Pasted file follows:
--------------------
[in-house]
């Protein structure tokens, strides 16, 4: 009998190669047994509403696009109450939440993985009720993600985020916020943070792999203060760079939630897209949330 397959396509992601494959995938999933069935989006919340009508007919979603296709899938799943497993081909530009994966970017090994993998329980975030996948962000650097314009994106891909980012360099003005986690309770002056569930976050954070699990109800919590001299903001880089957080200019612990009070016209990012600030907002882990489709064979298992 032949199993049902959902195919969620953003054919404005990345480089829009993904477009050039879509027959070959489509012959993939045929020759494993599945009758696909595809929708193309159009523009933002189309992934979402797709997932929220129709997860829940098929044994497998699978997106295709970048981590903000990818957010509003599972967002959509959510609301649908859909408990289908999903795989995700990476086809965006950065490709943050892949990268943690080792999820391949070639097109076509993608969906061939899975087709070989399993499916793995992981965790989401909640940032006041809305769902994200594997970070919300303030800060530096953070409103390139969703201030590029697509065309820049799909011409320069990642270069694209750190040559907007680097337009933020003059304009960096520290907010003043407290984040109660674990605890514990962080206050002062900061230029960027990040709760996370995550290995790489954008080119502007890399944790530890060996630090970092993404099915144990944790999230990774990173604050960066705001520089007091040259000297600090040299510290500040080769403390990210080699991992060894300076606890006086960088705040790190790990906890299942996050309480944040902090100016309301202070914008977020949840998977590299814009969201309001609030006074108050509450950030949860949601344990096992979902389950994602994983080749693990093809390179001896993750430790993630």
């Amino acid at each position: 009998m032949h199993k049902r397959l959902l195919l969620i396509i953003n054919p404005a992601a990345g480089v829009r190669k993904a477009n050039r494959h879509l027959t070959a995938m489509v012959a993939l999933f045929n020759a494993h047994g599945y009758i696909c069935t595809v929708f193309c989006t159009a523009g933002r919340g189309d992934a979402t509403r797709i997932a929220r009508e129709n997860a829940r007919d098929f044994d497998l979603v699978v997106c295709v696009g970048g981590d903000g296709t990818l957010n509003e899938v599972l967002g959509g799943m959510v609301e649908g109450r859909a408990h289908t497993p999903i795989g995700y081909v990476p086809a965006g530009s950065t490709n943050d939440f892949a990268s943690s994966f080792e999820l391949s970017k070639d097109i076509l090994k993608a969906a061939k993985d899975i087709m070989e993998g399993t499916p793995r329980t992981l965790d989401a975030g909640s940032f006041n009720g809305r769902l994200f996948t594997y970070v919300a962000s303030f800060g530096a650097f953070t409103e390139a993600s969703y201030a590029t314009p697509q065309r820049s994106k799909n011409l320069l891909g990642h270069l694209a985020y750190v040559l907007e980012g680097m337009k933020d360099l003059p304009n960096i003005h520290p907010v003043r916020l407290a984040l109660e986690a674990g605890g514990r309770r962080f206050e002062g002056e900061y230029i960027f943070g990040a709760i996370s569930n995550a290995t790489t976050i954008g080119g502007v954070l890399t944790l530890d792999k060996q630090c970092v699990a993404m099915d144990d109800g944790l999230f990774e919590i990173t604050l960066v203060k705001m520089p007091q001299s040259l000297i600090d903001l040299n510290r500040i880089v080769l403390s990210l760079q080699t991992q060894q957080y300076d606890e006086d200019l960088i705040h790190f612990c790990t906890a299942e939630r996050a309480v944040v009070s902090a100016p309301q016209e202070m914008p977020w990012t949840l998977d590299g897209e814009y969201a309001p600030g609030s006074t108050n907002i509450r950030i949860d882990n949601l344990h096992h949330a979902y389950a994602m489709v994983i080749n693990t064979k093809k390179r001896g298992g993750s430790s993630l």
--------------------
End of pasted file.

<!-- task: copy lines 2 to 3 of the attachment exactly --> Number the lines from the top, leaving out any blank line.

């Protein structure tokens, strides 16, 4: 009998190669047994509403696009109450939440993985009720993600985020916020943070792999203060760079939630897209949330 397959396509992601494959995938999933069935989006919340009508007919979603296709899938799943497993081909530009994966970017090994993998329980975030996948962000650097314009994106891909980012360099003005986690309770002056569930976050954070699990109800919590001299903001880089957080200019612990009070016209990012600030907002882990489709064979298992 032949199993049902959902195919969620953003054919404005990345480089829009993904477009050039879509027959070959489509012959993939045929020759494993599945009758696909595809929708193309159009523009933002189309992934979402797709997932929220129709997860829940098929044994497998699978997106295709970048981590903000990818957010509003599972967002959509959510609301649908859909408990289908999903795989995700990476086809965006950065490709943050892949990268943690080792999820391949070639097109076509993608969906061939899975087709070989399993499916793995992981965790989401909640940032006041809305769902994200594997970070919300303030800060530096953070409103390139969703201030590029697509065309820049799909011409320069990642270069694209750190040559907007680097337009933020003059304009960096520290907010003043407290984040109660674990605890514990962080206050002062900061230029960027990040709760996370995550290995790489954008080119502007890399944790530890060996630090970092993404099915144990944790999230990774990173604050960066705001520089007091040259000297600090040299510290500040080769403390990210080699991992060894300076606890006086960088705040790190790990906890299942996050309480944040902090100016309301202070914008977020949840998977590299814009969201309001609030006074108050509450950030949860949601344990096992979902389950994602994983080749693990093809390179001896993750430790993630």
């Amino acid at each position: 009998m032949h199993k049902r397959l959902l195919l969620i396509i953003n054919p404005a992601a990345g480089v829009r190669k993904a477009n050039r494959h879509l027959t070959a995938m489509v012959a993939l999933f045929n020759a494993h047994g599945y009758i696909c069935t595809v929708f193309c989006t159009a523009g933002r919340g189309d992934a979402t509403r797709i997932a929220r009508e129709n997860a829940r007919d098929f044994d497998l979603v699978v997106c295709v696009g970048g981590d903000g296709t990818l957010n509003e899938v599972l967002g959509g799943m959510v609301e649908g109450r859909a408990h289908t497993p999903i795989g995700y081909v990476p086809a965006g530009s950065t490709n943050d939440f892949a990268s943690s994966f080792e999820l391949s970017k070639d097109i076509l090994k993608a969906a061939k993985d899975i087709m070989e993998g399993t499916p793995r329980t992981l965790d989401a975030g909640s940032f006041n009720g809305r769902l994200f996948t594997y970070v919300a962000s303030f800060g530096a650097f953070t409103e390139a993600s969703y201030a590029t314009p697509q065309r820049s994106k799909n011409l320069l891909g990642h270069l694209a985020y750190v040559l907007e980012g680097m337009k933020d360099l003059p304009n960096i003005h520290p907010v003043r916020l407290a984040l109660e986690a674990g605890g514990r309770r962080f206050e002062g002056e900061y230029i960027f943070g990040a709760i996370s569930n995550a290995t790489t976050i954008g080119g502007v954070l890399t944790l530890d792999k060996q630090c970092v699990a993404m099915d144990d109800g944790l999230f990774e919590i990173t604050l960066v203060k705001m520089p007091q001299s040259l000297i600090d903001l040299n510290r500040i880089v080769l403390s990210l760079q080699t991992q060894q957080y300076d606890e006086d200019l960088i705040h790190f612990c790990t906890a299942e939630r996050a309480v944040v009070s902090a100016p309301q016209e202070m914008p977020w990012t949840l998977d590299g897209e814009y969201a309001p600030g609030s006074t108050n907002i509450r950030i949860d882990n949601l344990h096992h949330a979902y389950a994602m489709v994983i080749n693990t064979k093809k390179r001896g298992g993750s430790s993630l």